Alright. It is finally time for me to ramble about one of my most anticipated reads of 2021!
Peter Pan has crash-landed back on Neverland. But this is not the island he remembers.
Desperate to rescue Claire and the fractured Lost Boys, Peter must unravel what truly tore his dreamland apart. But with each step, he is haunted by more of his own broken memories. Not even Pan himself is what he seems.
Claire Kenton is chained to a pirate ship, watching the wreckage of Neverland rocked by tempests. When she finally finds her brother, Connor is every bit as shattered as the island. Claire may have pixie dust flowing in her veins—but the light of Neverland is flickering dangerously close to going out forever.
To rescue Neverland from the inescapable shadow, the boy who never grew up and the girl who grew up too fast will have to sacrifice the only thing they have left: each other.
Where. Do. I. Begin?
I’ll try to do this as spoiler-free as possible.
If you had any inkling of disliking the characters in the first installment, worry no more! The characters face the darkness each one of them has lurking in their past . . . sometimes darkness that they caused. I loved seeing how it emphasized responsibility for our own actions. The character arcs close out beautifully (and sometimes brutally) leaving us with a whole host of heroes. (Or villains who are even worse than before . . . )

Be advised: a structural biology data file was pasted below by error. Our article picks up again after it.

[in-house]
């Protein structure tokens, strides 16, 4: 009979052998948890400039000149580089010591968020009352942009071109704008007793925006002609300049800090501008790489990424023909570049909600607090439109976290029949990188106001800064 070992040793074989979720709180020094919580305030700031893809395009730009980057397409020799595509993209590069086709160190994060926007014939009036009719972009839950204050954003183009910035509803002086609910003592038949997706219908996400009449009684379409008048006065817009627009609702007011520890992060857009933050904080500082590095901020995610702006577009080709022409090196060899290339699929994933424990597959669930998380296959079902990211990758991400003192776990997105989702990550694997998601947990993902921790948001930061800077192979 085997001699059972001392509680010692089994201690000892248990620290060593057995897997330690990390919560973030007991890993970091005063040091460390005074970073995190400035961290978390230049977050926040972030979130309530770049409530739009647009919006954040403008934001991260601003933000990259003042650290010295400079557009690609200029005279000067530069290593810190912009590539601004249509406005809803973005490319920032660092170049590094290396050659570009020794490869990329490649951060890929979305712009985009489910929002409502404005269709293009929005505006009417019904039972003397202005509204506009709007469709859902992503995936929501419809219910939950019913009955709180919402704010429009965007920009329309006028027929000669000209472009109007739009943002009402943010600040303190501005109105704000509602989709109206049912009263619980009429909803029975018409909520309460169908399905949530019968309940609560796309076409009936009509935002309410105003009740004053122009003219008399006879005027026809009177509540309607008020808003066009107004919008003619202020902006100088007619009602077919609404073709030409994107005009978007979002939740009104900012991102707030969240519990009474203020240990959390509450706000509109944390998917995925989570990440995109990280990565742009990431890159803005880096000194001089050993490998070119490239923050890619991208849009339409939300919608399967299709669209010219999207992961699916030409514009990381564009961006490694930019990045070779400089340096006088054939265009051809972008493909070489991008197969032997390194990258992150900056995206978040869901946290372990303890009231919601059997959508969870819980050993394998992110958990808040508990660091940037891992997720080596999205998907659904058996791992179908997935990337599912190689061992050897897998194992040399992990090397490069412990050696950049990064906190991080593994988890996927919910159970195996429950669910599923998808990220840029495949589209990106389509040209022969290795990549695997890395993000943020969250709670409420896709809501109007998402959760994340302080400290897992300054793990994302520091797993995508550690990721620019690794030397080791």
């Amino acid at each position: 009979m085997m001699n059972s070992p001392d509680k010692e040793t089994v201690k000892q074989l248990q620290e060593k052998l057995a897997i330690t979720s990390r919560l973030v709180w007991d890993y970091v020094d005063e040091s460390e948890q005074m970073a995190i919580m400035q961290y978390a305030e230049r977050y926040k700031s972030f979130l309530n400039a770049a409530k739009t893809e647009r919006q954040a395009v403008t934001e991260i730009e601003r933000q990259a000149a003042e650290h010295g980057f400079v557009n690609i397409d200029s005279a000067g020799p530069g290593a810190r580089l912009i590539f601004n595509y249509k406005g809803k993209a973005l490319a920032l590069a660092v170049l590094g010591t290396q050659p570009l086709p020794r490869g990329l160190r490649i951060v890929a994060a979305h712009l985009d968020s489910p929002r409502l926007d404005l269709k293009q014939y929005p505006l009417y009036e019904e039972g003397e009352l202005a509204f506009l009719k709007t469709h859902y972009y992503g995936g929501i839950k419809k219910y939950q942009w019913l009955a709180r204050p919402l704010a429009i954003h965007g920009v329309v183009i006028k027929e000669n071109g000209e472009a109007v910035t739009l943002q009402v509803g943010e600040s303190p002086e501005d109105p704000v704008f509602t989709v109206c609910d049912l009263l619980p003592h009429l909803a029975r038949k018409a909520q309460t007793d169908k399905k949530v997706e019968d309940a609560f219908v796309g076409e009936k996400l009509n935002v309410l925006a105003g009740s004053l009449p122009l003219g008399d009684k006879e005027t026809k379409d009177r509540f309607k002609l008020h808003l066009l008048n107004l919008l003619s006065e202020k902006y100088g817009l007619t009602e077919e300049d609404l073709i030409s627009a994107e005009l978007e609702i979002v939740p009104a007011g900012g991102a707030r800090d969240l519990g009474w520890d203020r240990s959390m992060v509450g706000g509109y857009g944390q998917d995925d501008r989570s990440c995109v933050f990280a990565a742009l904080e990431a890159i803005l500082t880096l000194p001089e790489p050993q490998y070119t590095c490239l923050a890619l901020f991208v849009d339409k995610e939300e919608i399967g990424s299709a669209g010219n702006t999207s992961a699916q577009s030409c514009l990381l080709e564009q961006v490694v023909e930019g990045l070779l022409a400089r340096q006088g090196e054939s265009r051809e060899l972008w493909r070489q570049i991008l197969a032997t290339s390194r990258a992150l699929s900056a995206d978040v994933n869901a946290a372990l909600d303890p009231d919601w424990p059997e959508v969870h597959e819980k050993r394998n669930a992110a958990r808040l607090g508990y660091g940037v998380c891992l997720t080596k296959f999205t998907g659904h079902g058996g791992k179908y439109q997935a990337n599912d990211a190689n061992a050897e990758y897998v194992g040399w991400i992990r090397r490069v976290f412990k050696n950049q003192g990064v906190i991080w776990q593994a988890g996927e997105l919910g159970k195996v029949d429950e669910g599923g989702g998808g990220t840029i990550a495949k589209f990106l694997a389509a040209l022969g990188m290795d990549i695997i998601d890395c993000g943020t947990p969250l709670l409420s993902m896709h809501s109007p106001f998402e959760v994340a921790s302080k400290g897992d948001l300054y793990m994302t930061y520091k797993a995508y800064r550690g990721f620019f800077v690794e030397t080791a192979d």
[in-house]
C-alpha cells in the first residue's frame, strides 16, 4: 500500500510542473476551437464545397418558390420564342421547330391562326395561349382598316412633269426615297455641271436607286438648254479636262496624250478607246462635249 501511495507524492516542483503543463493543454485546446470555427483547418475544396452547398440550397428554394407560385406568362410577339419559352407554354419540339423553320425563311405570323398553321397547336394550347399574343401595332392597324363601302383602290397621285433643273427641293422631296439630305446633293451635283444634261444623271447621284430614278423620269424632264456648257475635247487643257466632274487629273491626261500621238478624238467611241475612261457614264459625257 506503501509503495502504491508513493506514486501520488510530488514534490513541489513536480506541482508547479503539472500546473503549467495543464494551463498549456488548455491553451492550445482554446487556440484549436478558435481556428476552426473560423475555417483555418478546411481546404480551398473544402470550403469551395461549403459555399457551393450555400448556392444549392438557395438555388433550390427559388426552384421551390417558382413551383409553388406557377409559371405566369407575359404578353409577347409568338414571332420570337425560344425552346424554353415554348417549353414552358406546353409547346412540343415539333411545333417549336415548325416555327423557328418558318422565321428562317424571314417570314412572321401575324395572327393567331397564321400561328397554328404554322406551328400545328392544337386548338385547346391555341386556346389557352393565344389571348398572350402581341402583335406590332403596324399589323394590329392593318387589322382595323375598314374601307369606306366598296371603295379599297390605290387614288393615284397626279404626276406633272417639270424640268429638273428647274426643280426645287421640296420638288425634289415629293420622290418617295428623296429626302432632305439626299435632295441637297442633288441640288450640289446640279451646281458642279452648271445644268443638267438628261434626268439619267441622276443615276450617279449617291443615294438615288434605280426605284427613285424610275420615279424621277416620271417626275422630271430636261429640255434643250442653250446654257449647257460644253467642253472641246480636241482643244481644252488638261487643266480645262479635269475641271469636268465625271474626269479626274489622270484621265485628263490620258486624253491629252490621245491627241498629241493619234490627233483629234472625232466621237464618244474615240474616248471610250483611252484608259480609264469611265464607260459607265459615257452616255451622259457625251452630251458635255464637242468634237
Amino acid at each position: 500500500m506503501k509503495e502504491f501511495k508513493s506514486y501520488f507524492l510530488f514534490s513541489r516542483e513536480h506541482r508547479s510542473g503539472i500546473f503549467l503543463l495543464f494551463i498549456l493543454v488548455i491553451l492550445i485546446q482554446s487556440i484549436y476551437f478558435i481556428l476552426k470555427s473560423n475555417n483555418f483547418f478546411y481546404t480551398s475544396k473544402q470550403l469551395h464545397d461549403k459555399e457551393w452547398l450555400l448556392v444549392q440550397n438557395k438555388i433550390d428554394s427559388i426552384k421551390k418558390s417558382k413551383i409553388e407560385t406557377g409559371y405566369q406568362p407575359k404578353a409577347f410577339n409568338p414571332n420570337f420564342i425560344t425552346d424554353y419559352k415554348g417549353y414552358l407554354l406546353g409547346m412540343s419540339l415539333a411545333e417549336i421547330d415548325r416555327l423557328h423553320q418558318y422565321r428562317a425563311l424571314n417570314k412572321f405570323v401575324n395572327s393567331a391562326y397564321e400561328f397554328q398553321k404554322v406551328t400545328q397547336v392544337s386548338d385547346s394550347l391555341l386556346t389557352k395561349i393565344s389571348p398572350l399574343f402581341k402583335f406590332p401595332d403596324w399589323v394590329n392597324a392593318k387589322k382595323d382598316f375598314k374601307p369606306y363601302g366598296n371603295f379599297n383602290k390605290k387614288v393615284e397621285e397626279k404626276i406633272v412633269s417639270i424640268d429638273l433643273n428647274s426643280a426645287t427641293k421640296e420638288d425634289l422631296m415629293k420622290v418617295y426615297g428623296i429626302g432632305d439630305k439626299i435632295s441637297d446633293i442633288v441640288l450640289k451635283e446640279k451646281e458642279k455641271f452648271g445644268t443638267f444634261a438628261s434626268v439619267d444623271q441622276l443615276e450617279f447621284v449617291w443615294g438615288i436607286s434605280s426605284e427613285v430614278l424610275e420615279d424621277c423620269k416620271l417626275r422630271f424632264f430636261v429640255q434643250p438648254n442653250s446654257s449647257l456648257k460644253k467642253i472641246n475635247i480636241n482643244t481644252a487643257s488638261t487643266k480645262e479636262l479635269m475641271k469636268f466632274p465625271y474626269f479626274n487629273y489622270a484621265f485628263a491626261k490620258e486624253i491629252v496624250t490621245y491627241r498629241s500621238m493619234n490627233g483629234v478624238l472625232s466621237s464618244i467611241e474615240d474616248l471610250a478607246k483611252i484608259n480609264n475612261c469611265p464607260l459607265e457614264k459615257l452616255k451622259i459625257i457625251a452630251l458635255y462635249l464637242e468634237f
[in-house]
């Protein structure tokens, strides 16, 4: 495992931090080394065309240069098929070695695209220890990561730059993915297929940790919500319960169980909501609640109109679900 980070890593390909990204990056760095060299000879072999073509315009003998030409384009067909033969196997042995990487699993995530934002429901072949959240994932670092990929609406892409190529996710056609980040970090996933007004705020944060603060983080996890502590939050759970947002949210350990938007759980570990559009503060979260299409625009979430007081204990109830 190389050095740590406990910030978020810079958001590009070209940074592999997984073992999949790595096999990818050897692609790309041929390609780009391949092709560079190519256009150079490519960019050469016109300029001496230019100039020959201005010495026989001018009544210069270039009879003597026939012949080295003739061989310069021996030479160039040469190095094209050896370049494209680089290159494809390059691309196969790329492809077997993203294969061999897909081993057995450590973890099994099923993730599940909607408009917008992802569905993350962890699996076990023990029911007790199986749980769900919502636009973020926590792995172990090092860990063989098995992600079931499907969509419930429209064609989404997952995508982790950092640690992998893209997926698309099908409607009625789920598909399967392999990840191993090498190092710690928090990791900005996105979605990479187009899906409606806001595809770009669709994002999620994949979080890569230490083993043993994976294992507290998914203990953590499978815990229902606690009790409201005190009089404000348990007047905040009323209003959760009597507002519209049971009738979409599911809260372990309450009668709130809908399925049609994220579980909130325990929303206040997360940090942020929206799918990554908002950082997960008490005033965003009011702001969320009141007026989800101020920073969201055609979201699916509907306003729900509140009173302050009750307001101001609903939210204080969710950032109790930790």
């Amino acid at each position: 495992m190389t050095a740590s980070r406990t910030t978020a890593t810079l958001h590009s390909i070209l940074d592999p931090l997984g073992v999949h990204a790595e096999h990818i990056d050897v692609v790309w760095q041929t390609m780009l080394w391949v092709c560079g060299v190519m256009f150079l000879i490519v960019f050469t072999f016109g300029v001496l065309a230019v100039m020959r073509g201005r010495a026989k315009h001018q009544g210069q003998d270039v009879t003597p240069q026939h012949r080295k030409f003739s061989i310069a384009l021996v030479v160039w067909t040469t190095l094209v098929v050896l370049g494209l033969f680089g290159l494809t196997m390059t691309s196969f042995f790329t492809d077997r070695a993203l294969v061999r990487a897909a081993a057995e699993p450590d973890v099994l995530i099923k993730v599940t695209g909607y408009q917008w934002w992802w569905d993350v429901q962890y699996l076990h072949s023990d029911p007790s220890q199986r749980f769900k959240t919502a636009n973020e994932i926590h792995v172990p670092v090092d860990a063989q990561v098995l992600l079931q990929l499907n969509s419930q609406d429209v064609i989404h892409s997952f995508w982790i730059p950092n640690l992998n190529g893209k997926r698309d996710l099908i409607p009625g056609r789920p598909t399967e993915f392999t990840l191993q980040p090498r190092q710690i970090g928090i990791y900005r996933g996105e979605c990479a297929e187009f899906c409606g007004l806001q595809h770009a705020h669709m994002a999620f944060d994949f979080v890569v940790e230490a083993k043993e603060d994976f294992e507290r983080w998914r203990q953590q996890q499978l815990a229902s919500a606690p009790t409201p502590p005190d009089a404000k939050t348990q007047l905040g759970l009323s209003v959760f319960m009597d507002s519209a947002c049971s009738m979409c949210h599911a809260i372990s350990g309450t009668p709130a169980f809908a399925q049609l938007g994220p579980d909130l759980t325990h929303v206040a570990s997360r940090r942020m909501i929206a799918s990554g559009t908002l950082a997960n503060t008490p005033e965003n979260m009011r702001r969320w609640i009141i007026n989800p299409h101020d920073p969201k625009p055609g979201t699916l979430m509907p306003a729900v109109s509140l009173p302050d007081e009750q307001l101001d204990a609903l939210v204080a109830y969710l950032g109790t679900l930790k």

The new characters that were added shone and each lent their unique presence to the story.
I could not put this book down. Truly. I read it all the first day I got it and then went back and read it again.
The world of Neverland is so unique and beautifully developed. I could see it all in my mind and loved all the different elements that made it so.
It’s no secret that Claire does find her brother Connor. And that he’s nothing like she remembered. His story was one of my favorite bits of the entire book. The development of his struggle with his shadow, his fall to villainy, and his battle against his hurt—oh my goodness.
The message in this book was exactly what I needed to hear. It illustrates crystal clear the light in darkness, that we are more than our shadows. The characters do struggle, and their struggles don’t necessarily end when all seems to be going right. But that’s life. And there is light—both in this novel and in real life.
Occasionally, the descriptions contained a lot of adjectives. Maybe they could have been improved by showing a bit more instead of the multiple descriptors, maybe not. It wasn’t enough to jerk me out of the plot, however, and did nothing to slow the story down.
Shadow did not disappoint. It was all I was hoping for and more. Definitely one of my favorite reads from this year, and an especially timely encouragement to me. I highly recommend it. Like I said above—there’s light, and this novel carries it from Neverland to the real world and back again.
In spring 1918, Lieutenant Colin Mabry, a British soldier working with MI8 after suffering injuries on the front, receives a message by carrier pigeon. It is from Jewel Reyer, the woman he once loved and who saved his life--a woman he believed to be dead. Traveling to France to answer her urgent summons, he desperately hopes this mission will ease his guilt and restore the courage he lost on the battlefield.